With refugees very much in the news – perhaps even more sharply following Donald Trump’s shock win – Liz Posmyk’s book about her family’s decision to flee Hungary following the 1956 Uprising and resettle in Canberra is timely.
The Barber from Budapest & Other Stories is a love story. But there is nothing mushy about it. Written half in first person by her father, András, with the second containing musings of Canberra-born Liz growing up in the capital, it gives a raw sense of what life was like in Hungary during World War II and in the 1950s, and what drove her family to risk all through leaving an oppressive regime.
Ms Posmyk’s parents did not have a fairy tale romance; both had been married before and both could easily have been cynical. Her father recounts their chance meeting; he looking to buy butter and eggs – and black market cigarettes – while she was securing extra income from supplying both in what was the beginning of a friendship.
Things were difficult in Hungary at that time, and both had entrepreneurial pursuits on the side of their day jobs as barber and cigarette factory worker to ensure they had enough to eat.
András was clearly smitten from the outset, although it was not all red roses and chocolates. “A few short months after we became companions, she started telling me she needed this or that, rather than asking me. I began to wonder who was wearing the trousers.”
At the launch here in Canberra last week, there were tears and smiles, with people choked up while delivering the readings. There were several people from the Hungarian community there, including shadow minister Steve Doszpot MLA (who is also of Hungarian background), and the account of a young family of five choosing to cross a just-frozen river into the Yugoslavian border – despite having already been caught twice and knowing the consequences – struck a nerve with those who understood the urgency.
And even for someone who, like me, does not have a refugee or recent migrant background, the book is absorbing. I had devoured half of it within an hour of coming home; I started flicking through it and then could not pull myself away.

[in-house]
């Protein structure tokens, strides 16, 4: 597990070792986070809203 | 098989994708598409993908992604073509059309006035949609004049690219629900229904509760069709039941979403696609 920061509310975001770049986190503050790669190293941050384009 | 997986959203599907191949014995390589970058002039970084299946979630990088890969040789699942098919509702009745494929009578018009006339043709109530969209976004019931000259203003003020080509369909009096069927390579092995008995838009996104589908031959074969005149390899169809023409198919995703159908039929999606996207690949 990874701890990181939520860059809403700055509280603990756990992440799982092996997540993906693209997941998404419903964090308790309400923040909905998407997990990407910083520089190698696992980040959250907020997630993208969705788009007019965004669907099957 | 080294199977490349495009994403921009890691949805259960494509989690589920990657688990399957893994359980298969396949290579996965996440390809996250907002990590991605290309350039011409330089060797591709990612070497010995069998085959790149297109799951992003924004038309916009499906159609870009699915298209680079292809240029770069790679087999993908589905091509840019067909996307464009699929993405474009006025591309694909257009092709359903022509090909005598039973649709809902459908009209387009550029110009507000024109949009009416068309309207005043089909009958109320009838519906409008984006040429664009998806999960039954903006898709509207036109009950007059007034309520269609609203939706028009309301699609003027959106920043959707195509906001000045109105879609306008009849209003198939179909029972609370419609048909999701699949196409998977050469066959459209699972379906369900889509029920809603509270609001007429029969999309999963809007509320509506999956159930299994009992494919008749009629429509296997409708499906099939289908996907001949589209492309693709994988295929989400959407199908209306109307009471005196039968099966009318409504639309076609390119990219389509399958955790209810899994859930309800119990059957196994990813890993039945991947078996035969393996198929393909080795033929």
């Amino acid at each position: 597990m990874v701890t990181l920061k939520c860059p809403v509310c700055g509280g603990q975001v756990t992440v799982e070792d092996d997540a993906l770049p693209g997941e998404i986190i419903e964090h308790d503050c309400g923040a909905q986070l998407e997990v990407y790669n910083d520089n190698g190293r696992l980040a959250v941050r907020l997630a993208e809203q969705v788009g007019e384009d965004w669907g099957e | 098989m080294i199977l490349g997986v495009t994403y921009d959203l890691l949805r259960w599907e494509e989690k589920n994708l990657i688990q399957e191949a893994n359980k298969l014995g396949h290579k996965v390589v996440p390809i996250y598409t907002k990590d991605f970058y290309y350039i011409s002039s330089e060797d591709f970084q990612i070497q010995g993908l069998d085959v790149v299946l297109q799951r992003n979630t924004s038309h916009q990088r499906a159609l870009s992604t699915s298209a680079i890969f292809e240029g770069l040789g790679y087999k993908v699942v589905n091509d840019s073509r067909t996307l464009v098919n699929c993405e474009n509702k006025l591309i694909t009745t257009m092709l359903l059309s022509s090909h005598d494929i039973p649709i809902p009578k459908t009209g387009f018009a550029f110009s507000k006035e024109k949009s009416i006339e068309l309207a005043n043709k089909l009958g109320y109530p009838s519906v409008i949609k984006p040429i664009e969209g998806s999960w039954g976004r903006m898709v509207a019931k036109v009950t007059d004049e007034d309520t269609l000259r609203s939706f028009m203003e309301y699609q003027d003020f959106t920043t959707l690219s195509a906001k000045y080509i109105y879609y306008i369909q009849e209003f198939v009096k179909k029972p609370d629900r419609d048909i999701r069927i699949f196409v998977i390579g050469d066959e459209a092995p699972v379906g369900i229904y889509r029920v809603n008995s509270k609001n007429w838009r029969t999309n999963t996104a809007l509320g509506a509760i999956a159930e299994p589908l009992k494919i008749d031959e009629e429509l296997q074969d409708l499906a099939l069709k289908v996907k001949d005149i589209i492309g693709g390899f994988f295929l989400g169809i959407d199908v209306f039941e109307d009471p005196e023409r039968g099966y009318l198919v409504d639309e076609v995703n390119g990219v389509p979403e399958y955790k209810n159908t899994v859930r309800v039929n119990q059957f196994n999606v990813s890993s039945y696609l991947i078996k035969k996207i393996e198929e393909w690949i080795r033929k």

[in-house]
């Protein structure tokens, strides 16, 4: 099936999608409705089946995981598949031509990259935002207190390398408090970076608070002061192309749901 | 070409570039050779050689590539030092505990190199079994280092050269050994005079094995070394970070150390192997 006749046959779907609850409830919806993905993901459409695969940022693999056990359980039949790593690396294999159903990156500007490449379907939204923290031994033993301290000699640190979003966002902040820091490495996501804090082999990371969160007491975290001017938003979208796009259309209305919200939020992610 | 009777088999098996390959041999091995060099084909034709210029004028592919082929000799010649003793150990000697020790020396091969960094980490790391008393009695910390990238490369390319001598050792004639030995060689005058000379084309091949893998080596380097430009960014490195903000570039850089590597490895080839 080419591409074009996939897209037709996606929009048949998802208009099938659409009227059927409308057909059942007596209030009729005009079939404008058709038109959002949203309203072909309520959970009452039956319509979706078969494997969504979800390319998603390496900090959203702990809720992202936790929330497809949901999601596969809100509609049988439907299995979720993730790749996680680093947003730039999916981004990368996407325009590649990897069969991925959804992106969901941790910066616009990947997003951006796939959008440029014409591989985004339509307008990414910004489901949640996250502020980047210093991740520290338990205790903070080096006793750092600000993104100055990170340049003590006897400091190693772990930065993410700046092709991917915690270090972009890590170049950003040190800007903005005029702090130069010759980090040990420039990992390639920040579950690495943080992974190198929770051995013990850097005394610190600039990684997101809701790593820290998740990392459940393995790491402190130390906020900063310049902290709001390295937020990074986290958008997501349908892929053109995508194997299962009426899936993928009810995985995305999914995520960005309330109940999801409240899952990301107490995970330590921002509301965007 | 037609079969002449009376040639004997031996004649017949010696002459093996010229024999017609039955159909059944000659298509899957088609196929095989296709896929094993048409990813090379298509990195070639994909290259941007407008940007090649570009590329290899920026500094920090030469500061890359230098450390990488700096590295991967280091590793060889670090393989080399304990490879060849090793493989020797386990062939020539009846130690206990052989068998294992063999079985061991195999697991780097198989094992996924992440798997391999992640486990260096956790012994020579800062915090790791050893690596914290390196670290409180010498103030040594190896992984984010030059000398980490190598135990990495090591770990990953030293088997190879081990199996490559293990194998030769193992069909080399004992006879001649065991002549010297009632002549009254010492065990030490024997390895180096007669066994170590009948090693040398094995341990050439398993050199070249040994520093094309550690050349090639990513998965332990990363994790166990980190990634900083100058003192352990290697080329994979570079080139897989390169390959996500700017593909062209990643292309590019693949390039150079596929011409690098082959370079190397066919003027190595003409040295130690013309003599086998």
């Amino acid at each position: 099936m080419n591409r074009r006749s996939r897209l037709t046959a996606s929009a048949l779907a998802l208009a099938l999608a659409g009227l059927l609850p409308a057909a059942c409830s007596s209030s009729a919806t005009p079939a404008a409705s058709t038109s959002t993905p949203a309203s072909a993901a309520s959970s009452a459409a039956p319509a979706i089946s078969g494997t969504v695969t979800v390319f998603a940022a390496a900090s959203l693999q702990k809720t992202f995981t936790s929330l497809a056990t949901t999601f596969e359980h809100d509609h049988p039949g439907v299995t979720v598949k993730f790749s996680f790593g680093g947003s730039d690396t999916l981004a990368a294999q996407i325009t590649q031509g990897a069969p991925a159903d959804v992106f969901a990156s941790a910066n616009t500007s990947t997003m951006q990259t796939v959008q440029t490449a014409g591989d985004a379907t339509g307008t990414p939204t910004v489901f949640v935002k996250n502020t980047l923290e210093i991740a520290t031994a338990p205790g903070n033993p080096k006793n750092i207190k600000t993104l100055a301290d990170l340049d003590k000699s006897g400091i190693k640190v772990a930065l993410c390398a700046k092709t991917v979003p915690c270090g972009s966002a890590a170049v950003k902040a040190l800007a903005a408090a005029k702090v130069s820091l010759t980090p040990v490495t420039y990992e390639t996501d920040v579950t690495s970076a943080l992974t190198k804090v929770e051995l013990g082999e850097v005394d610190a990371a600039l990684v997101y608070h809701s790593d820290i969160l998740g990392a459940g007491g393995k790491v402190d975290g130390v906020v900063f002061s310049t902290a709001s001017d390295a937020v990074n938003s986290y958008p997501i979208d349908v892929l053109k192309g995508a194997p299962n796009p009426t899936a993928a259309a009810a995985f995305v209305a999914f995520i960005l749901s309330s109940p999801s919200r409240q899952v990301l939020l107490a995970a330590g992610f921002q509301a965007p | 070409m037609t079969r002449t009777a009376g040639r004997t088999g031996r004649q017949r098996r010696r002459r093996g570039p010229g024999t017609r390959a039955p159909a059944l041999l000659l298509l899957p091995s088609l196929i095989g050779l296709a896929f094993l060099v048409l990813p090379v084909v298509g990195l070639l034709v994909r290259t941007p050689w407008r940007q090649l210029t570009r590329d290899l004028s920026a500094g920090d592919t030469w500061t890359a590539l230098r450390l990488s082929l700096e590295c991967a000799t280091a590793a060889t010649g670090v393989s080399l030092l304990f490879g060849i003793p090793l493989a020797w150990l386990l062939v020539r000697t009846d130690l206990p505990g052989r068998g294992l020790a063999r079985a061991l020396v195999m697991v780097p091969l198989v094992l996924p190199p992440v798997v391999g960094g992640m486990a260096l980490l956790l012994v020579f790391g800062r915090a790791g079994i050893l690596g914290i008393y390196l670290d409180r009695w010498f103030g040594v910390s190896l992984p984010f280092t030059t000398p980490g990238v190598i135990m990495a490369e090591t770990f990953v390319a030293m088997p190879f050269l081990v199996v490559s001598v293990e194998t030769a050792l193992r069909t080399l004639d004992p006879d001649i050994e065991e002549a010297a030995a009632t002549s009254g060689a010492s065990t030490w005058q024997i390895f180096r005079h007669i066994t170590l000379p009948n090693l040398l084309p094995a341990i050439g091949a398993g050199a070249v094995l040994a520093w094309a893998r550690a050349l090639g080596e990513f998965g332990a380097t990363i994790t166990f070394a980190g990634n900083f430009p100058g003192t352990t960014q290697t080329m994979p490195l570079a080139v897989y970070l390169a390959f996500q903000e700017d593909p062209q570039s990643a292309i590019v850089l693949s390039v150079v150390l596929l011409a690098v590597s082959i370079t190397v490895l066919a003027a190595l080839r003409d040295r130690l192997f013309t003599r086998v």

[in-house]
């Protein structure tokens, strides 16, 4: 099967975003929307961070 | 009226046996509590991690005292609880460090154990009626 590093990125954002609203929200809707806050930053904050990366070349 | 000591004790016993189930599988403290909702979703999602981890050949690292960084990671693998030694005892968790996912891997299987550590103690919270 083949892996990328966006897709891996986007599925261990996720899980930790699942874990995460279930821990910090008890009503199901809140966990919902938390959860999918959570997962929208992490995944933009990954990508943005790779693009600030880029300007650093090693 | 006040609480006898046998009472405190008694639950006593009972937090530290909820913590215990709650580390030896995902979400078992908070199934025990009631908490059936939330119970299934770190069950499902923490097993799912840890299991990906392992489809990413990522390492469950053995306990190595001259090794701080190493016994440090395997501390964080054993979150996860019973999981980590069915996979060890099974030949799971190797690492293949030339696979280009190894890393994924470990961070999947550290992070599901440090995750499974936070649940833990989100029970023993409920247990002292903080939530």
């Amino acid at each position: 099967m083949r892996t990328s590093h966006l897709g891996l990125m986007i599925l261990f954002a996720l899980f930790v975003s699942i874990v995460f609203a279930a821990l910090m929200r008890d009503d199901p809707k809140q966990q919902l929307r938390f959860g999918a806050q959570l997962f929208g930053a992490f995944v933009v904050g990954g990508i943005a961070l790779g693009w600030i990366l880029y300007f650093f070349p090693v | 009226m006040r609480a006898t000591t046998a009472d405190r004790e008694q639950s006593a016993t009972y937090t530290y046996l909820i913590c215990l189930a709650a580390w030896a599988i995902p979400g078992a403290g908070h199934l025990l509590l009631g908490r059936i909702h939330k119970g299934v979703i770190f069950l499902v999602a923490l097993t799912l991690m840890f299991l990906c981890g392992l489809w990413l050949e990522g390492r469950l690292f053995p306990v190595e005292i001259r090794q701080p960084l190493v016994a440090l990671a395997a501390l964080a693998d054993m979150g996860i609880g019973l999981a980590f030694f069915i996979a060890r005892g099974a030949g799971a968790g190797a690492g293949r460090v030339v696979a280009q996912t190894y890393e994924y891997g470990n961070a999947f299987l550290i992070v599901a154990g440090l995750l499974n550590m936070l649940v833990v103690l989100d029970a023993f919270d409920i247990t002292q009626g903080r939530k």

Despite the success of the Multicultural Festival, Canberra is not always known as a diverse community the way Melbourne or Sydney are. Yet migrants have had a strong impact in shaping its early days.
Canberra then was lonely enough for many who came from elsewhere in Australia let alone a family from halfway across the world. After an austere and culturally alienating stint at the Bonegilla Migrant Centre near Albury Wodonga, Ms Posmyk’s family settled in Canberra when her father was offered a position as a barber. Young Liz spent her early days playing on the banks of the river that is now Lake Burley Griffin. Their former home is now better known as The Buggy Shed at the Constables Cottage on ANU grounds near Old Canberra House (restored during centenary celebrations). From there the family moved to a series 405 ‘govvie’ house with poo-yellow bricks.
Never mind what modern interior designers might think; to them it was paradise. Her capable father filled the garden with trees and fruit and vegetables, while her mother Irén indulged in filling the home with the aromas of Hungarian cooking. Ms Posmyk recounts a happy childhood full of love and laughter.
In the award-winning food blogger and food writer, her mother’s love of magyar home cooking shines through.
The last chapter contains recipes, and while she does share her mother’s goulash recipe, there is much more than this to tempt. I was quite taken by the chocolate/walnut/apricot gerbeaud slice, cauliflower soup and a simple yet I am sure delicious chicken paprika recipe.
What: The Barber from Budapest & Other Stories
Where: On sale in quality bookstores including Muse, or online at http://www.bizzylizzysgoodthings.com/my-book.html
Who: Liz Posmyk is a Canberra based food and travel writer. She blogs at Good Things (http://www.bizzylizzysgoodthings.com/), previously wrote a weekly newspaper column Stirring the Pot, and previously featured on the Ten Dollar Dinner session on 666 ABC’s Afternoon Show. She is a former co-owner of one of Canberra’s leading cooking schools.